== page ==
L-GLUTAMIN Ultrapure Pulver 500-g
L-GLUTAMIN Ultrapure Pulver 500-g
L-GLUTAMIN Ultrapure Pulver 500-g
L-GLUTAMIN Ultrapure Pulver 500-g
L-GLUTAMIN Ultrapure Pulver 500-g
L-GLUTAMIN Ultrapure Pulver 500-g
L-GLUTAMIN Ultrapure Pulver 500-g
L-GLUTAMIN Ultrapure Pulver 500-g
L-GLUTAMIN Ultrapure Pulver 500-g
L-GLUTAMIN Ultrapure Pulver 500-g
L-GLUTAMIN Ultrapure Pulver 500-g

L-GLUTAMIN Ultrapure Pulver 500-g

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Glutamine or L-glutamine is a non-essential amino acid that serves as fuel for immune cells. The amino acid supports the activity of the phagocytes and killer cells, ensuring that pathogens cannot multiply unchecked. Not only your cells, brGlutamine also supports intestinal health and can make an important contribution to muscle maintenance and regeneration, especially for athletes.


  • What is glutamine?
  • How does glutamine work?
  • Glutamine and exercise
  • Supplementation n – do I need glutamine as a dietary supplement?

What is glutamine?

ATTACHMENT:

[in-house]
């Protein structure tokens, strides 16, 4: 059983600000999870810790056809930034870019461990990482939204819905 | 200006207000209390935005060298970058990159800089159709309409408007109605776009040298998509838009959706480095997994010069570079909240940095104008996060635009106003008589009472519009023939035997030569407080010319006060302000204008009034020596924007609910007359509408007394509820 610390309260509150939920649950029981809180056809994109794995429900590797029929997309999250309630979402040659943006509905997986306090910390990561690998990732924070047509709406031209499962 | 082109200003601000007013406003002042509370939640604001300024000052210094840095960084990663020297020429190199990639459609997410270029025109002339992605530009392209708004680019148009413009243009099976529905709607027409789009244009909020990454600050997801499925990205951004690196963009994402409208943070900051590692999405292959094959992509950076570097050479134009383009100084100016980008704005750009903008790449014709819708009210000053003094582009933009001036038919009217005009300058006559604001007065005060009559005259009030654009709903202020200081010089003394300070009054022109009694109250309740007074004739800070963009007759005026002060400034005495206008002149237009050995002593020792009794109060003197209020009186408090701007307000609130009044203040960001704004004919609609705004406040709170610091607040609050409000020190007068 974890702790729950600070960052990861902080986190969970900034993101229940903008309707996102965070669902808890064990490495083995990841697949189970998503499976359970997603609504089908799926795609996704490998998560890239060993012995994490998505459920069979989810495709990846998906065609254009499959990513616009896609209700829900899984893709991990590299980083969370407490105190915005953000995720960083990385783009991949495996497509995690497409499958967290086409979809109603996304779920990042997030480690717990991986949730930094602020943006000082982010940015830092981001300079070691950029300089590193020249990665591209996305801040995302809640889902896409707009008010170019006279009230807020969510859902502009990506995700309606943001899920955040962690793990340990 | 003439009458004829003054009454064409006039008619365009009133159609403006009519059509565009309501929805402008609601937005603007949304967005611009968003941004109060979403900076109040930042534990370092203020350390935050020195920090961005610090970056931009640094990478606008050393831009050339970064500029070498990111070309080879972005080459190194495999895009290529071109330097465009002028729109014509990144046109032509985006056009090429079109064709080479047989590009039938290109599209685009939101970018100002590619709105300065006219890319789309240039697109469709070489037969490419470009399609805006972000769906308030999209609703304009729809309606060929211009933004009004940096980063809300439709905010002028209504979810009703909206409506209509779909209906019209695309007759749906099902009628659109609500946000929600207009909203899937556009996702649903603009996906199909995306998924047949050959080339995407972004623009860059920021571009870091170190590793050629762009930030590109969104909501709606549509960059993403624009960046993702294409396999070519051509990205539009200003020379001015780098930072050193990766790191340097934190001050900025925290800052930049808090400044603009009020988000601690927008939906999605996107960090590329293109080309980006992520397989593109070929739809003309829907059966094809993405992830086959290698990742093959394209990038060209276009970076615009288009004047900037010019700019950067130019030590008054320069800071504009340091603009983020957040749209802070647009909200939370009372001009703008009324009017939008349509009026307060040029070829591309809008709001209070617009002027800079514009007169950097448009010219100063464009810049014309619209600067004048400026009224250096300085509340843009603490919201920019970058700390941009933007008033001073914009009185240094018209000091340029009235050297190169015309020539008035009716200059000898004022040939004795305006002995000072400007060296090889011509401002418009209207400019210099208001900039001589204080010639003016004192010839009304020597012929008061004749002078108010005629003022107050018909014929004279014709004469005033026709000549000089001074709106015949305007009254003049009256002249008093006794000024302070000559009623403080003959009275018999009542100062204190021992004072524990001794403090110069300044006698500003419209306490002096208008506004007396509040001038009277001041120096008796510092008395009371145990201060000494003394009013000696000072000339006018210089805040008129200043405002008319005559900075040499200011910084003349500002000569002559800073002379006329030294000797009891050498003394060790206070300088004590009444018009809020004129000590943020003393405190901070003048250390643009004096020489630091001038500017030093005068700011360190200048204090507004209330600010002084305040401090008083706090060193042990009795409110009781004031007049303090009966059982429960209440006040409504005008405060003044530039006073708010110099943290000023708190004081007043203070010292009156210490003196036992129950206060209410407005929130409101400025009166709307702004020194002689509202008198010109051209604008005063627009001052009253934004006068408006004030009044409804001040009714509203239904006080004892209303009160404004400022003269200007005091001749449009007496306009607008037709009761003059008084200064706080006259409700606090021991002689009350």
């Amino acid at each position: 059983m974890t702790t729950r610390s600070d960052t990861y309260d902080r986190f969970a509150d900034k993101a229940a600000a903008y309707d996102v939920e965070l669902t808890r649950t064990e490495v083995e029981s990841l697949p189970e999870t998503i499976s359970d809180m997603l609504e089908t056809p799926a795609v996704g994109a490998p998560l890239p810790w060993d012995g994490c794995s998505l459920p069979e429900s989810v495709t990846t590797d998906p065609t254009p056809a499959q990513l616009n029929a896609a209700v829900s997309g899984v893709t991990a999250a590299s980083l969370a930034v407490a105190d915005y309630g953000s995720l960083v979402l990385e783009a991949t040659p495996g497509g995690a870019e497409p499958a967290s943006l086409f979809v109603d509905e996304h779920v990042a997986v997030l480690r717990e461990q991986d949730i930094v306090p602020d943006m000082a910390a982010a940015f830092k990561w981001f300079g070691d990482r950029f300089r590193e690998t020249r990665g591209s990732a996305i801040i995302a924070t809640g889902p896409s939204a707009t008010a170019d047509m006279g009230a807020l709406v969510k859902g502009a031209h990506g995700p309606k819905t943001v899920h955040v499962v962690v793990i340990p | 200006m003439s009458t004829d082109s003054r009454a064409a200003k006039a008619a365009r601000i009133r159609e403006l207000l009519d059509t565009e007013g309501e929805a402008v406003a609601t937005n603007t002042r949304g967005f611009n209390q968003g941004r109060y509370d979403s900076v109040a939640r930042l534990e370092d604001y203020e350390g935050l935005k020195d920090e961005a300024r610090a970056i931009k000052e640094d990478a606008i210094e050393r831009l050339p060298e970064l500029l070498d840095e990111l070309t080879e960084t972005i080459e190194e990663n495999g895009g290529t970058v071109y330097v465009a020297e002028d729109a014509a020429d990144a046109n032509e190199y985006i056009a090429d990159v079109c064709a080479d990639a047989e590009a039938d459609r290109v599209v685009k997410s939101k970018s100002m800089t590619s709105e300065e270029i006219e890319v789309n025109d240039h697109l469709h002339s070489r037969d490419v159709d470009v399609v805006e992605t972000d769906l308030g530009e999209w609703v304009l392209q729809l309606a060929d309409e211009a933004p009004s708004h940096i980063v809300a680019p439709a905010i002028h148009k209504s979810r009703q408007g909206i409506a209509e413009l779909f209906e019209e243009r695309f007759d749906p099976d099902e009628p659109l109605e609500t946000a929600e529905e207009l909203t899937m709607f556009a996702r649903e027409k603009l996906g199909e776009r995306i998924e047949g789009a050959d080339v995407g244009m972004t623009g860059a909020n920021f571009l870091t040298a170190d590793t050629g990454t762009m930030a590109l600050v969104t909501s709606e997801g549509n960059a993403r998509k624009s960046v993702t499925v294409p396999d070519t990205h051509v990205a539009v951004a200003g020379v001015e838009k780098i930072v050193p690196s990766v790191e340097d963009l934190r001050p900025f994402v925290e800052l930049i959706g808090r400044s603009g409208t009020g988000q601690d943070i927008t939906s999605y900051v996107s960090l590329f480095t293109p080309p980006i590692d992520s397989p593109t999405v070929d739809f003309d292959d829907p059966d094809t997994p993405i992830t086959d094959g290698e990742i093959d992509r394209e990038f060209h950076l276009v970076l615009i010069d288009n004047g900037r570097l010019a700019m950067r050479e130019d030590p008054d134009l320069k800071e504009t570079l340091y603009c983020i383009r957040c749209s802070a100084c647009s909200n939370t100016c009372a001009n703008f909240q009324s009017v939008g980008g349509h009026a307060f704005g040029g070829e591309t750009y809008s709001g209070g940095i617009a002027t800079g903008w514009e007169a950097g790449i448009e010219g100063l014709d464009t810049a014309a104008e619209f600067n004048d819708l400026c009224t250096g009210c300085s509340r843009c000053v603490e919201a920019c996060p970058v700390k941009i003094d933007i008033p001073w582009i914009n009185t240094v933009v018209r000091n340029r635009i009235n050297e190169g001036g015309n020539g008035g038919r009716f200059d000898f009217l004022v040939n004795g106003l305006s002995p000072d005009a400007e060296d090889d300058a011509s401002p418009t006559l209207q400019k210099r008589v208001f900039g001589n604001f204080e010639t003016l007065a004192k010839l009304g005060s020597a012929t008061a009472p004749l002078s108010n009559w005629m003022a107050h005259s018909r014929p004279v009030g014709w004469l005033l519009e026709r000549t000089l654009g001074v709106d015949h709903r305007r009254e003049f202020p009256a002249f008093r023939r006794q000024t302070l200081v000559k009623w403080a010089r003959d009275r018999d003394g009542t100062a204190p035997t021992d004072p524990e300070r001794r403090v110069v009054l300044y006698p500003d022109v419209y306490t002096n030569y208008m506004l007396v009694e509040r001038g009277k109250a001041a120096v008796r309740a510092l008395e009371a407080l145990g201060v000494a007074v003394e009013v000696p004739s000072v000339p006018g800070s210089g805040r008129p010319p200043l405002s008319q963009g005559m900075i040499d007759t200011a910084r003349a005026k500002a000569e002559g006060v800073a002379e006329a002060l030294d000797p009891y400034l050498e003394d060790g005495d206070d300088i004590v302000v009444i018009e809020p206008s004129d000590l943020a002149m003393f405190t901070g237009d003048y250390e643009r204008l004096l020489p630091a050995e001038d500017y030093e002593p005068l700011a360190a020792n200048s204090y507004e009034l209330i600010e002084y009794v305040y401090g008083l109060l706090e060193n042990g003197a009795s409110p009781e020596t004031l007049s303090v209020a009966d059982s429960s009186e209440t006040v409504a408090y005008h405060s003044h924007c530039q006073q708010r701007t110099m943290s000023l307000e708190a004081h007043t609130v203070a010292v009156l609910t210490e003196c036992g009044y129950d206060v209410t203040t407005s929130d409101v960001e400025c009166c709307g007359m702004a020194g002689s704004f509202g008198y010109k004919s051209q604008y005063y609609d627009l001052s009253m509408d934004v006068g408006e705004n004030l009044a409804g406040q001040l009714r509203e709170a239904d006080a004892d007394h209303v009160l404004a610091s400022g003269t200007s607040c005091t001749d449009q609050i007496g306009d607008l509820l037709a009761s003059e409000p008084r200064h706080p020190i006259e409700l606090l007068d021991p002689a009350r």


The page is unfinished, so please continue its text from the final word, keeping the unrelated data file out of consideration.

Glutamine is a proteinogenic, non-essential amino acid, and as such can be produced by the body itself. The amino acid is one of the free amino acids and is closely related to Glutamine.. Glutamine is the most at around 20% (some sources even say 50%) Amino acid most commonly found in the human bloodstream. The demand for is correspondingly high Glutamic acid: The amino acid is involved in more metabolic processes than other amino acids, and plays a particularly important role in fighting disease and injury. When you're sick, five to ten times as much glutamine as usual is pulled out of the muscles and made available to immune cells because, among other things, the amino acid serves as fuel for your immune system, accelerates recovery after exercise and injuries, and helps prevent burns heal.